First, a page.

AT Standards and Procurement Guidelines Launch Freetown, 12 April 2023Global Disability Innovation Hub, Harrison KamauMay 4, 2023Sierra Leone
Persons with disabilities face multiple challenges. According to the World Health Organization (WHO), an estimated 1.3 billion people worldwide experience significant disabilities, representing 16% of the world's population or 1 in 6 individuals. Additionally, persons with disabilities are at a higher risk of developing various health conditions and may experience premature mortality. To address these challenges in Sierra Leone, the Ministry of Health & Sanitation, with support from Clinton Health Foundation (CHAI) and other technical partners, conducted a landscape assessment of assistive technology (AT) services in Sierra Leone in 2019. The assessment revealed critical gaps in the Assistive Technology (AT) landscape, including the absence of a policy and strategy for AT, which posed challenges for planning and implementing evidence-based AT activities in the country.
Press Release: Inclusive Design and Accessibility of the Built Environment in FreetownGlobal Disability Innovation Hub, SLURCApril 12, 2023Sierra Leone
Global Disability Innovation Hub (GDI Hub) and Sierra Leone Urban Research Centre (SLURC) are delighted to invite you to the launch of this new case study considering Inclusive Design and Accessibility of the Built Environment in Freetown as part of the UK aid funded AT2030 sub-programme, ‘Inclusive Infrastructure’ - exploring the role of inclusive environments to enable equal access to Assistive Technology (AT).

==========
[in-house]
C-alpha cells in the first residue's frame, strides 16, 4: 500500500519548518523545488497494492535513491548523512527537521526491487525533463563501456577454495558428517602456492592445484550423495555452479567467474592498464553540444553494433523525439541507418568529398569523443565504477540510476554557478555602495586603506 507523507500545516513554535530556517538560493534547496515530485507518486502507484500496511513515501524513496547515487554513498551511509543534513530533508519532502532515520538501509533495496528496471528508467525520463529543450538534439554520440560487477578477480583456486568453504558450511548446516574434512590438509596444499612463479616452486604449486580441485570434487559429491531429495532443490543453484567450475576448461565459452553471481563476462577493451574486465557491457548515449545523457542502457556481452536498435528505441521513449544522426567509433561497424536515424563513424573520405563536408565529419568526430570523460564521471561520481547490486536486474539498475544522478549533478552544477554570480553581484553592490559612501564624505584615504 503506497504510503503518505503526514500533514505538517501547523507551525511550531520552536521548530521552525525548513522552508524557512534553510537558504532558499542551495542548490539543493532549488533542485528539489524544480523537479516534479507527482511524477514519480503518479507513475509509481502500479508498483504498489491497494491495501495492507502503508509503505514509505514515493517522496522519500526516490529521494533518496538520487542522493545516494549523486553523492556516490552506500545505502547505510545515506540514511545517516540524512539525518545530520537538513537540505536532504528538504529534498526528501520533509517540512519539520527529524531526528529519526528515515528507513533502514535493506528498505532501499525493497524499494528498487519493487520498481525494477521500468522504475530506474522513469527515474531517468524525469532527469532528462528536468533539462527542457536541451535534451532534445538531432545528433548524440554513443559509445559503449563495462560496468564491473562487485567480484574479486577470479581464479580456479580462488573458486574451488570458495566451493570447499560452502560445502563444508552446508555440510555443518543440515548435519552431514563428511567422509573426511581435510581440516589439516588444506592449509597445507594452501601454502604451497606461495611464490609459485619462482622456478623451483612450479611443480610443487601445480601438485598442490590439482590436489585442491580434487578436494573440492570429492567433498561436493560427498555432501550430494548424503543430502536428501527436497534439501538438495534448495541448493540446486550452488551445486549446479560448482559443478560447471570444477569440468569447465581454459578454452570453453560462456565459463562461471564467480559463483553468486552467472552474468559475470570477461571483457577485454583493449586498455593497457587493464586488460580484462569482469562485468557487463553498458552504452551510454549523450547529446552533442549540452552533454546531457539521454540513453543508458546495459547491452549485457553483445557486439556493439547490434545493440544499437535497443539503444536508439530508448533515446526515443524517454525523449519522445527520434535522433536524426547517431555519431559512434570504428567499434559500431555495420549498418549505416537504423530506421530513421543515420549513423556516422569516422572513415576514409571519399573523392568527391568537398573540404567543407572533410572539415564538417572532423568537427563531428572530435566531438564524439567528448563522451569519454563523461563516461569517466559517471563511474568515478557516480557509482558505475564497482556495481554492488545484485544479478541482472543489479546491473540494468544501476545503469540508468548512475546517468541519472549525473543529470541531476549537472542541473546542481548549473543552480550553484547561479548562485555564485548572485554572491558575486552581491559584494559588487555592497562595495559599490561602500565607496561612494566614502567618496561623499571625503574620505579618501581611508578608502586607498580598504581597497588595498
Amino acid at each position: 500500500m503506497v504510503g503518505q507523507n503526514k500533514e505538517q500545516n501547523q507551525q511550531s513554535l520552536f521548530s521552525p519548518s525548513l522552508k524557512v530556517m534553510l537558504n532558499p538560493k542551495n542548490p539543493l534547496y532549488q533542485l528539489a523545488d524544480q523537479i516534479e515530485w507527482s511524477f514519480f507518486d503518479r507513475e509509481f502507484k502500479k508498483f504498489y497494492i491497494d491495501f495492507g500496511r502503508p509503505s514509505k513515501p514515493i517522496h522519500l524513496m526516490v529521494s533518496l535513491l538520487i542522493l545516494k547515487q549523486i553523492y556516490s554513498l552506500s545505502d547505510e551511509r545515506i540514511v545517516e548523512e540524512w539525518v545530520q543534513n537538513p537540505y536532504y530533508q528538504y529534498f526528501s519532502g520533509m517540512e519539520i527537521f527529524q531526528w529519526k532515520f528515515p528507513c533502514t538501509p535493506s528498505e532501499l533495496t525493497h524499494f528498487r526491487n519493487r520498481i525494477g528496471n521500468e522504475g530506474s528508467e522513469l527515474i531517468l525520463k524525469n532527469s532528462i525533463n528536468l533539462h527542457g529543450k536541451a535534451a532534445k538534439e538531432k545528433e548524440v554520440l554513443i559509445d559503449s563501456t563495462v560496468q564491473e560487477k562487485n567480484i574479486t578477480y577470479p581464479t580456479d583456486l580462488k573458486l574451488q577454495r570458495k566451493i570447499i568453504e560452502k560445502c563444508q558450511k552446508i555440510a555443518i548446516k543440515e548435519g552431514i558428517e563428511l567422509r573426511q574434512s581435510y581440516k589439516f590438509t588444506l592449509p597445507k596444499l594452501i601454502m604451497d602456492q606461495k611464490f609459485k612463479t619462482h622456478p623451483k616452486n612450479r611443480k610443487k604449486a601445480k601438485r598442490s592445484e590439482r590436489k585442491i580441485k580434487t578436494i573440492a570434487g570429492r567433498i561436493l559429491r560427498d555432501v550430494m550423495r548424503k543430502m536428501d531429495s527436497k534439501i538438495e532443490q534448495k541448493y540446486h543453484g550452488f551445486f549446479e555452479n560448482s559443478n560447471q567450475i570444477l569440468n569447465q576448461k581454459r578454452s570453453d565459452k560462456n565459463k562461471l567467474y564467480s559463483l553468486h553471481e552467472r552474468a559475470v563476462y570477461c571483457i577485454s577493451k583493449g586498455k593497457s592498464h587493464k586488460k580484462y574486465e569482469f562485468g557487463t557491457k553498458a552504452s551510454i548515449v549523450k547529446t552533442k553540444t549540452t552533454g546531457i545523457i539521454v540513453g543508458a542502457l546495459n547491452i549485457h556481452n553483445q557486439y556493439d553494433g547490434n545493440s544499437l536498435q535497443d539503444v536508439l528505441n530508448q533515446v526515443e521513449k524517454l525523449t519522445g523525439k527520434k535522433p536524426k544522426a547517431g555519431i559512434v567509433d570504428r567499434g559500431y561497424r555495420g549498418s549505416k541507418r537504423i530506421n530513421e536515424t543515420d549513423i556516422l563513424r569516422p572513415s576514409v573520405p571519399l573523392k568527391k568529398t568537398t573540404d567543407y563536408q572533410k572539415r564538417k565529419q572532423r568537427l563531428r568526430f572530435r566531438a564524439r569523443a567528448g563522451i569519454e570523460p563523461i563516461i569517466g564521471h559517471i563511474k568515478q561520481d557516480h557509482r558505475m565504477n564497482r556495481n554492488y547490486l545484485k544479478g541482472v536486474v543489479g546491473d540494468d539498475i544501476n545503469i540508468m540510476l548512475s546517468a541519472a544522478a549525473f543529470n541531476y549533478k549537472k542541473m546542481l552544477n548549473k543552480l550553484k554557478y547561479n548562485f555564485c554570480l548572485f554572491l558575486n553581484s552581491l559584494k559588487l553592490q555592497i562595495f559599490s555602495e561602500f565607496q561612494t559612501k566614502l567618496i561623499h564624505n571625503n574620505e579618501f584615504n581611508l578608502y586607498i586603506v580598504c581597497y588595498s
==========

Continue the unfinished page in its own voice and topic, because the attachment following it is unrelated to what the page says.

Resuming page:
Inclusive Design and Accessibility of the Built Environment in Freetown - an Inclusive Infrastructure Case Study from Sierra LeoneGlobal Disability Innovation Hub, SLURCApril 11, 2023Sierra Leone
This case study explores the current state of the infrastructure provision - and makes recommendations for opportunities to imbed accessibility and inclusion across Freetown.
Launch Event: Inclusive Design and Accessibility of the Built Environment in Freetown, Sierra LeoneLouise GebbettApril 11, 2023Sierra Leone
A launch event of Freetown's Inclusive Design and Accessibility of the Built Environment Case Study. This event will share findings and recommendations for infrastructure, built environment and urban development - with the aim of driving global action to more accessible and inclusive cities.
Opportunities and challenges for disability inclusion during the COVID-19 pandemicGiulia Barbareschi, Mikaela PatrickFeb. 19, 2023
Measures implemented by governments worldwide in response to the escalation of the COVID-19 global pandemic have had a significant impact on everyone. Lockdown and physical distancing policies have led many people to spend the majority of their time at home, only leaving the house for basic essentials and relying on digital infrastructure and delivery services for work, learning, socialising and receiving supplies more than ever before. However, many people with disabilities might be affected by some of these changes in unique and unexpected ways, both positively and negatively.